Dancer’s Lament (Path to Ascendancy, #1)

Dancer’s Lament (Path to Ascendancy, #1)

Dancer’s Lament by Ian C. Esslemont
My rating: 5 out of 5 stars.

My first 5-star rating this year, and it’s a Malazan book.

I love the world of Malazan, and the Malazan Book of the Fallen stands as my favourite grimdark fantasy series. However, these are not books which one can pick up to read for ‘fun’. Not only were the worldbuilding complex and the cast of characters extensive, but the prose was also dense and philosophical. Moreover, the narrative frequently messaged dark and bleak themes. To be honest, it felt like work sometimes to read MBOTF, albeit work that I thoroughly enjoyed.

As such, my rating should not come as a surprise.  Except, that this is the same author for Night of Knives, which I only gave 2.5 stars, and Return of the Crimson Guard, which I rated 3.5 stars. I have not even continued with the rest of the Malazan Empire series.

The most notable difference between Dancer’s Lament and those two mentioned above was Esslemont’s writing, which improved greatly. This is good and accessible writing that makes reading effortless – a first for Malazan books. In Night of Knives and Return of the Crimson Guard, I felt that Esslemont was trying to write like Erikson and it didn’t work for me. This time though, I would say that Esslemont had found his groove when he wrote Dancer’s Lament, and I loved the result.

Even better, this prequel trilogy’s main characters are two of my favourite characters in MBOTF – Dancer and Kellanved. Dancer’s Lament was the story of how a Talian assassin and a Dal Honese mage formed an unlikely partnership in the city of Li Heng. While they were not known by those names at the start of the book, not-too-subtle hints and descriptions were all it took for me to identify them as our eponymous duo.

A few well-placed thrusts and their stashes of coin rode tightly wrapped in a baldric across his chest – a baldric that also supported a selection of graded blades and lengths of rope. He was of the opinion that one can never carry too much rope.

Prequels are tricky to write because our investment in these main characters did not translate to any fear or concern of their well-being since we know that they survived. Notwithstanding, having the benefit of also understanding the future story and relationship between the main characters did add to the overall enjoyment as we slowly peel away the layers of history. Another great experience while reading prequels was when bits of foreshadowing started falling into place about what we knew of these individuals. The story behind how Dancer got his name and assassin’s sigil was beautifully poignant.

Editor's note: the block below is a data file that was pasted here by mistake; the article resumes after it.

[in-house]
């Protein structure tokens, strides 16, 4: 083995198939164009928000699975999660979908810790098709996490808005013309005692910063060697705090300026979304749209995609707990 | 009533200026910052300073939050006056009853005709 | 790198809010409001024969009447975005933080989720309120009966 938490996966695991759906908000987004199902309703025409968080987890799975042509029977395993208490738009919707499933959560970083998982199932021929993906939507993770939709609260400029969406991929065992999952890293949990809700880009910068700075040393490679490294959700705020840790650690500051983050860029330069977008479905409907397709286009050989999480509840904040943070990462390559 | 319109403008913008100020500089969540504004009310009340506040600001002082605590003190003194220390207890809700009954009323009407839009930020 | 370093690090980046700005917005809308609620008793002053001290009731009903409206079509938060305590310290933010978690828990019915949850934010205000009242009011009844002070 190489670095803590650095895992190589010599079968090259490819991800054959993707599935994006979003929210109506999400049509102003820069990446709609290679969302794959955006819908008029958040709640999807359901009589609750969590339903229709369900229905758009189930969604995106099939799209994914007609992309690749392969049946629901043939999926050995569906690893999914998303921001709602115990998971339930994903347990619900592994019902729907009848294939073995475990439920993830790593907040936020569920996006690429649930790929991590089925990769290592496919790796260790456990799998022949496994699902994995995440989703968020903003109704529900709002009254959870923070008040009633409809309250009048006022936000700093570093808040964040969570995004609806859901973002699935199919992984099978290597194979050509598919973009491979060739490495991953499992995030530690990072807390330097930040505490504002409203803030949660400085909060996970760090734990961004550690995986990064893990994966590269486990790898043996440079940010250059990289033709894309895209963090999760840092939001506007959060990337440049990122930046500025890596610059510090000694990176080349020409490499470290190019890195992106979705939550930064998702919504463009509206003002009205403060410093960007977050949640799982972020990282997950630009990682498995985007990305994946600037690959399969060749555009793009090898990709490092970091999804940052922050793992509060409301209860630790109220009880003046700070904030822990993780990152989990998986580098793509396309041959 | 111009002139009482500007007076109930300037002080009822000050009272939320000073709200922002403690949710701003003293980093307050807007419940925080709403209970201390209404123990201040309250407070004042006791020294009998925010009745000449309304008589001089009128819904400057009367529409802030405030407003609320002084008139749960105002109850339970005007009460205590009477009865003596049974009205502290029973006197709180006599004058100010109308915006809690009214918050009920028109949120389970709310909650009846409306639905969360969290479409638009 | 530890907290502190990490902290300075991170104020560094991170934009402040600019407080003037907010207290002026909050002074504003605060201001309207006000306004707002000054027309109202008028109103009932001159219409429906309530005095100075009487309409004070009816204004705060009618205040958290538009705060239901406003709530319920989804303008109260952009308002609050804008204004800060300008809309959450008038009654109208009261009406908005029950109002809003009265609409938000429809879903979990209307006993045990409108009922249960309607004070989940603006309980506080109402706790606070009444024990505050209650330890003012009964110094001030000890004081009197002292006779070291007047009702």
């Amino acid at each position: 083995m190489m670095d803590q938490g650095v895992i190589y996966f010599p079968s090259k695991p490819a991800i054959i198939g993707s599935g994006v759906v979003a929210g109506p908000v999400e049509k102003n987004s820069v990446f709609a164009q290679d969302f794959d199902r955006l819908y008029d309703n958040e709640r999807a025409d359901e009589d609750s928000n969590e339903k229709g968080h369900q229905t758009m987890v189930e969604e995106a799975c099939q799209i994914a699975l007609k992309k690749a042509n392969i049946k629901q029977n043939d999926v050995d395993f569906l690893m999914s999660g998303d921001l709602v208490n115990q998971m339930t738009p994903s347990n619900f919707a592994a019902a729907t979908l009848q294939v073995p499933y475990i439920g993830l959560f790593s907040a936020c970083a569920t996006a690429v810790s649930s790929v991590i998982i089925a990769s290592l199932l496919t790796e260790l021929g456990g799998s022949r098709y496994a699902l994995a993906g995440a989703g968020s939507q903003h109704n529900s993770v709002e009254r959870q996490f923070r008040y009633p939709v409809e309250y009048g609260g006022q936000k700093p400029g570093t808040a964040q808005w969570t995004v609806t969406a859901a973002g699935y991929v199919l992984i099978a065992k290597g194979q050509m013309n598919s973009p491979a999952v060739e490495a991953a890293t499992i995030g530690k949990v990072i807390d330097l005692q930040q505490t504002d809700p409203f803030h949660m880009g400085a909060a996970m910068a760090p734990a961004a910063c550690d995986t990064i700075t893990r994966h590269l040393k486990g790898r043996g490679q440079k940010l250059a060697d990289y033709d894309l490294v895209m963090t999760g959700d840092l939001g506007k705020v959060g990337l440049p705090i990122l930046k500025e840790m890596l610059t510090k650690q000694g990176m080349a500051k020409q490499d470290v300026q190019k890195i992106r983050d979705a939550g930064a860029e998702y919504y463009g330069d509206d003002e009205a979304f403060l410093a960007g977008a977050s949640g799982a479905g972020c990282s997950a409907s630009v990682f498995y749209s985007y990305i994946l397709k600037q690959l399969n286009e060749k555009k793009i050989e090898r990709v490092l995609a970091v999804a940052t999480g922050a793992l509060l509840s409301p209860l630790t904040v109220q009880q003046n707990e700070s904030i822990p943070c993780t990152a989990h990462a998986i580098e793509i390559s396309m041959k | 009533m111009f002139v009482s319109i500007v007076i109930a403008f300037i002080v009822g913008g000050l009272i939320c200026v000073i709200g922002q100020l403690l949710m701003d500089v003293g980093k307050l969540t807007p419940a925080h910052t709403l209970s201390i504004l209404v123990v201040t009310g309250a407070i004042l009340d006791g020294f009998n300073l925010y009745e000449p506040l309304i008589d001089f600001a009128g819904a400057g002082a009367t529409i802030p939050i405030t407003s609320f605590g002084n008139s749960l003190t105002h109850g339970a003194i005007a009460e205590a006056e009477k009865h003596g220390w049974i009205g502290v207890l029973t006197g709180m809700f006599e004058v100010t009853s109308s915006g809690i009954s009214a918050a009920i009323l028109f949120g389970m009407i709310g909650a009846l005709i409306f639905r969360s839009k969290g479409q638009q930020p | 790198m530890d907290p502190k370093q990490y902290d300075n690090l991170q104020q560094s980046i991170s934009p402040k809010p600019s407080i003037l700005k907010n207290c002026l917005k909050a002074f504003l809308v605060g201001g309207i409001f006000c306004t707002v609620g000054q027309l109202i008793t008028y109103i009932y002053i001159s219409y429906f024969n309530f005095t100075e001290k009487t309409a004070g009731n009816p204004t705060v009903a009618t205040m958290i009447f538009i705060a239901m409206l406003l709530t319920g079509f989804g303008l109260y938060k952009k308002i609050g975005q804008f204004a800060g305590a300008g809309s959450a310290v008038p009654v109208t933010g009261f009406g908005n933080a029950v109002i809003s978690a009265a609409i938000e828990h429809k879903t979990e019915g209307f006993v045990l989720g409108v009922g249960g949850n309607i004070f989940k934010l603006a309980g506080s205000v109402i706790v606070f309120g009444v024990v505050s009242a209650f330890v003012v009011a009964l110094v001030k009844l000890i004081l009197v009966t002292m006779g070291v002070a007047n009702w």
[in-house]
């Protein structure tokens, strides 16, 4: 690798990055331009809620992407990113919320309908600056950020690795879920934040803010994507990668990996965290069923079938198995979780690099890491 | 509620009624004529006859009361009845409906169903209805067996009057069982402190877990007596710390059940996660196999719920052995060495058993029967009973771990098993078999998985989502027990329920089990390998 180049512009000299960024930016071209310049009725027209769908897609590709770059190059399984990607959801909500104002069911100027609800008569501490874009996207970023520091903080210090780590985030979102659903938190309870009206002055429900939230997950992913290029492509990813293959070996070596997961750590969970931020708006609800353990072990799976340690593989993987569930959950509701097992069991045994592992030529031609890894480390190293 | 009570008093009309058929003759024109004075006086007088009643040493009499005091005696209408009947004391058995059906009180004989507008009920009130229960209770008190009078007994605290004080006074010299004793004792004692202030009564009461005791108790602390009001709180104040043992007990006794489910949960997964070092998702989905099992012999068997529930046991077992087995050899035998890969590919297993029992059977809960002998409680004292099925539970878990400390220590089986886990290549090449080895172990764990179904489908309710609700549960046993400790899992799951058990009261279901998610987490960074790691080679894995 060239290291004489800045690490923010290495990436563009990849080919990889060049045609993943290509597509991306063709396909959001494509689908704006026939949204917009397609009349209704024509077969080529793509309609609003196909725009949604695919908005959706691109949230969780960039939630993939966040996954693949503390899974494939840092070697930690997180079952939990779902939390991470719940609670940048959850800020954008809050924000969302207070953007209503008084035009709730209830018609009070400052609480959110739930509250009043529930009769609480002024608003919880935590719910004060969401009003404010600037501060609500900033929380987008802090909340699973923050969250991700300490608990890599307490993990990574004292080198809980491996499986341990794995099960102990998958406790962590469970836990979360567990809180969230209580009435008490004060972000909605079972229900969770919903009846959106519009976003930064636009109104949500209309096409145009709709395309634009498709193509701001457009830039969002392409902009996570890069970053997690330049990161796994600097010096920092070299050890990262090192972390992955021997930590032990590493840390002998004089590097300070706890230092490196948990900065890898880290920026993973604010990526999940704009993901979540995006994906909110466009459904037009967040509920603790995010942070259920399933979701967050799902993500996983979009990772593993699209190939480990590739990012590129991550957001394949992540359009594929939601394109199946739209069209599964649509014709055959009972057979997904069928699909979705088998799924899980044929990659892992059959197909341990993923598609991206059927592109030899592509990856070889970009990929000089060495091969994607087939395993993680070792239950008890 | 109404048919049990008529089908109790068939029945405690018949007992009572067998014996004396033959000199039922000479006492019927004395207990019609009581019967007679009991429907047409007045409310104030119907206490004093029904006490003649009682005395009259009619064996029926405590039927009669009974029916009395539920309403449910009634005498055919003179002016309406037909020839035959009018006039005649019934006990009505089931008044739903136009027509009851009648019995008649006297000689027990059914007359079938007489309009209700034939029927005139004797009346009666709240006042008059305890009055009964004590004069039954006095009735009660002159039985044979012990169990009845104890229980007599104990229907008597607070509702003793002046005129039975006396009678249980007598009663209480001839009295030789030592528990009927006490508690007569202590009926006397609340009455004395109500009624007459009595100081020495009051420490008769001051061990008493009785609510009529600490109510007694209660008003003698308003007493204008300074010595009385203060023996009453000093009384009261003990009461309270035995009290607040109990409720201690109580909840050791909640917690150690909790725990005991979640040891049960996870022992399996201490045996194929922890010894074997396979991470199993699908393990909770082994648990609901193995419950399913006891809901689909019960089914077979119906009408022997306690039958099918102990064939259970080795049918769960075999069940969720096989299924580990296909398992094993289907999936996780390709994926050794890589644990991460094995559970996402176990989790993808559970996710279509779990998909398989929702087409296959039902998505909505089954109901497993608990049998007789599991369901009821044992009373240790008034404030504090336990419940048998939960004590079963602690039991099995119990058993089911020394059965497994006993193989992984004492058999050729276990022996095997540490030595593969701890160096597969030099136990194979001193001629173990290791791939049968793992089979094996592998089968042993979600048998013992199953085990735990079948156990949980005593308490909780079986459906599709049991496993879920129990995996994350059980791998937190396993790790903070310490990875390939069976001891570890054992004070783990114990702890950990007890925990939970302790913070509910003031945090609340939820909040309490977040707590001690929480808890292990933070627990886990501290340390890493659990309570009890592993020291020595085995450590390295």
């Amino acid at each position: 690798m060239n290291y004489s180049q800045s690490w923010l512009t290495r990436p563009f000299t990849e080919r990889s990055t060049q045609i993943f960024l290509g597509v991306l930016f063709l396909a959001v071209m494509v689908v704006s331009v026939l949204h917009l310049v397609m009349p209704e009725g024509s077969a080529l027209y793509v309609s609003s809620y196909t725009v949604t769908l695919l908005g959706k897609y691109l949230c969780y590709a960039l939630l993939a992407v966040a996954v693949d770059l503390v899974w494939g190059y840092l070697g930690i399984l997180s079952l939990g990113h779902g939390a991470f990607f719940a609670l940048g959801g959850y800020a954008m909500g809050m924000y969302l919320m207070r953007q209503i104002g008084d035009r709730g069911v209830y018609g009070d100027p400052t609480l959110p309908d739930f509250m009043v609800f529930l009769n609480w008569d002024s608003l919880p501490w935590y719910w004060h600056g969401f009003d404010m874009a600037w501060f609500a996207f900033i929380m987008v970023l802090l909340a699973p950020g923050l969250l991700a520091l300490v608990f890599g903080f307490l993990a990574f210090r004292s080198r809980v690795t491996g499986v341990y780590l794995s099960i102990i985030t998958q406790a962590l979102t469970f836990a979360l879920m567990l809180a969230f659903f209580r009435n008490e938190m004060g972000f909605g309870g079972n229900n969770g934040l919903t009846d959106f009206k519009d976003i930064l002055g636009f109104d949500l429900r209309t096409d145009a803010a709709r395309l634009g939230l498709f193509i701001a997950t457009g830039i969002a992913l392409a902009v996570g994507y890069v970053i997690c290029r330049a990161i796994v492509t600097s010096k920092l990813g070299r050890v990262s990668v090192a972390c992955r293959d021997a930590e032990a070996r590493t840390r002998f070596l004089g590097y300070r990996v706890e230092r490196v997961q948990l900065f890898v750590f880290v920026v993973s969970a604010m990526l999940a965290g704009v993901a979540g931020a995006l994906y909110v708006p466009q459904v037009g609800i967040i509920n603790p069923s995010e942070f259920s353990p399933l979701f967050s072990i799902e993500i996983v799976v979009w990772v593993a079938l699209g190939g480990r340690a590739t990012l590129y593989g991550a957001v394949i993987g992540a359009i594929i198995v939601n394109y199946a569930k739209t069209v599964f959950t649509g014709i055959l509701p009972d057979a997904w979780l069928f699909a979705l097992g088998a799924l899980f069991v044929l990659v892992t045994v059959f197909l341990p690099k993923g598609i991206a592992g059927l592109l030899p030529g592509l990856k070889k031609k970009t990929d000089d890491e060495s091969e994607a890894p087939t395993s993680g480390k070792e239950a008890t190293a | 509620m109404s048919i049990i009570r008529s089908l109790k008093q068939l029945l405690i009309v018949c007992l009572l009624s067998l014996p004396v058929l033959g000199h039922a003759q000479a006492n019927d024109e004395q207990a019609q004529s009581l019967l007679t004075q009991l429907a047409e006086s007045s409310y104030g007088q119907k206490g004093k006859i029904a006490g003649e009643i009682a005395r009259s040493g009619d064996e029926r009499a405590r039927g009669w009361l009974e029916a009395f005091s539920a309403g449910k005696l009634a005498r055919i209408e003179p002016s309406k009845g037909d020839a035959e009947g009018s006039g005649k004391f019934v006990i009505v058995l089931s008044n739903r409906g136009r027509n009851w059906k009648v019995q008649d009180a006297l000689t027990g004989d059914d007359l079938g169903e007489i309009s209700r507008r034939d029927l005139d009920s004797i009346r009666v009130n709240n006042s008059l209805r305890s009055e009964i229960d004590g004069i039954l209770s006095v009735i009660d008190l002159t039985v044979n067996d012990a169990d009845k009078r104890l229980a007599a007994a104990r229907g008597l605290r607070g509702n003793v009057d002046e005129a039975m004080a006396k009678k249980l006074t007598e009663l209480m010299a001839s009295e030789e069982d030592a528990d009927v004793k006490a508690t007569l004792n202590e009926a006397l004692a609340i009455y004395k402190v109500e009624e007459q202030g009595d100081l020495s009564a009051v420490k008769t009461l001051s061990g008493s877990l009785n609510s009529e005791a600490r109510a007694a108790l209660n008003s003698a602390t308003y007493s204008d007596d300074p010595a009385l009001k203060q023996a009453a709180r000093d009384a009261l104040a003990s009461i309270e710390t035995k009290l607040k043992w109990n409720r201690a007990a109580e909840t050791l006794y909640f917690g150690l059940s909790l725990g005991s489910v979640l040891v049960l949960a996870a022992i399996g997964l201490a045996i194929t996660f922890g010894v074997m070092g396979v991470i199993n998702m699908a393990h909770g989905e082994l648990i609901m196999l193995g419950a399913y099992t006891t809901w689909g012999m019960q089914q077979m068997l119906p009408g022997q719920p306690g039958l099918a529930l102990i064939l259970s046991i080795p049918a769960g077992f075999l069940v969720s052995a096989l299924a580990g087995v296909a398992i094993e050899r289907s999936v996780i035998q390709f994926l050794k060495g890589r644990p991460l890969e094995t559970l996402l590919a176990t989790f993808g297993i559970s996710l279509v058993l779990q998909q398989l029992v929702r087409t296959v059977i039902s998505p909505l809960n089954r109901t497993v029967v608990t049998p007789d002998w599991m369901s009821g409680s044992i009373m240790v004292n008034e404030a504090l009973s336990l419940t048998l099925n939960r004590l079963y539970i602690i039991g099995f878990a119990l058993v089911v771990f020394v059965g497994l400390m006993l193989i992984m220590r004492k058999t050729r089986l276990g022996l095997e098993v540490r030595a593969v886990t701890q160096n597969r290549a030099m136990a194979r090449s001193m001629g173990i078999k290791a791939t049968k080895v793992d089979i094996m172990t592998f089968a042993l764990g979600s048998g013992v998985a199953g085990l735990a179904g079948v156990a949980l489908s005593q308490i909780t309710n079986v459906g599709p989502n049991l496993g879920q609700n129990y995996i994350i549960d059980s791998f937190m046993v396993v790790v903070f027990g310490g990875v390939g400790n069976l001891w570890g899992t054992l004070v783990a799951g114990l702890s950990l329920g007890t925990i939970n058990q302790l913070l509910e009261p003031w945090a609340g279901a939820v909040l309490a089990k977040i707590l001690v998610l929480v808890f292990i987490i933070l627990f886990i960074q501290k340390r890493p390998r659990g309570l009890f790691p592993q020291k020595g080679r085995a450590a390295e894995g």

I believe that what truly makes a prequel work are the side characters. Primarily because these were the people who helped shape the person that our main character would become. The characterisation in his book was superb as Esslemont extends the readers’ empathy be it for a known, well-loved, or new face/name. Of course, we also get to see many other familiar and well-known names as these two personalities did have very far-reaching involvement (or to be more exact when it comes to Kellanved, meddling) in the affairs of the world.

Dancer’s Lament was also the funniest Malazan book I’ve ever read. The early interaction between Dancer and Kellanved was comedy gold. The writing style worked so well for this narrative. Regardless, this did not mean that the book was light-hearted, as we are talking about the world of Malazan after all. The ending chapters of the book illuminated the horrors of war with some rather graphic scenes of the casualties and their suffering.

Not only the name behind this sorcery troubled her; the very unleashing of the tactic worried her. For it was a truism of all the treatises of warfare and strategy that she’d read: just as the sword is answered by the sword, so too is sorcery answered by sorcery.

As with all that is of this world, the sorcery was blindingly devastating, and it came with a price. Even so, Dancer’s Lament lacked the typical epic convergence endings of MBOTF. The story’s focus on characterisation, however, did more than compensate for the absence of an epic climactic sequence.

In short, Dancer’s Lament is now one of my favourite Malazan books and the best novel by Esslemont that I’ve read to date. I usually take a short break in between books written in this intricate and complex world. However, with the ease of enjoyment I had with the first instalment of this series, I am going to dive right into the sequel next.

You can order this book from: Book Depository (Free shipping worldwide)

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